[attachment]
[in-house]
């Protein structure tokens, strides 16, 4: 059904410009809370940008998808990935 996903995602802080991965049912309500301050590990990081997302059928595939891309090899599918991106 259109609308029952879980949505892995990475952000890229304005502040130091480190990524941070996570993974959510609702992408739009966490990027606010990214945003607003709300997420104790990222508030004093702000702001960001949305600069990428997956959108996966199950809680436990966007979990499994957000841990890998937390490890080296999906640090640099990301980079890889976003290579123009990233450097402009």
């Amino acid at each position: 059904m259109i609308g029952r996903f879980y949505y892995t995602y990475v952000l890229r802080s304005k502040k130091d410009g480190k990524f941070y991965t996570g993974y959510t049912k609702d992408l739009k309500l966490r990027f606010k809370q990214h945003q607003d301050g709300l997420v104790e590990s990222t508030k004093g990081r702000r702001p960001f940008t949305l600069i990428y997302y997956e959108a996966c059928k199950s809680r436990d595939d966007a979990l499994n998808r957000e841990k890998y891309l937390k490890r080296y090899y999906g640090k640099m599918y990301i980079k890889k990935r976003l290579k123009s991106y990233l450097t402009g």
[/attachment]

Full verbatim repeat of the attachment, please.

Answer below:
[in-house]
């Protein structure tokens, strides 16, 4: 059904410009809370940008998808990935 996903995602802080991965049912309500301050590990990081997302059928595939891309090899599918991106 259109609308029952879980949505892995990475952000890229304005502040130091480190990524941070996570993974959510609702992408739009966490990027606010990214945003607003709300997420104790990222508030004093702000702001960001949305600069990428997956959108996966199950809680436990966007979990499994957000841990890998937390490890080296999906640090640099990301980079890889976003290579123009990233450097402009």
């Amino acid at each position: 059904m259109i609308g029952r996903f879980y949505y892995t995602y990475v952000l890229r802080s304005k502040k130091d410009g480190k990524f941070y991965t996570g993974y959510t049912k609702d992408l739009k309500l966490r990027f606010k809370q990214h945003q607003d301050g709300l997420v104790e590990s990222t508030k004093g990081r702000r702001p960001f940008t949305l600069i990428y997302y997956e959108a996966c059928k199950s809680r436990d595939d966007a979990l499994n998808r957000e841990k890998y891309l937390k490890r080296y090899y999906g640090k640099m599918y990301i980079k890889k990935r976003l290579k123009s991106y990233l450097t402009g």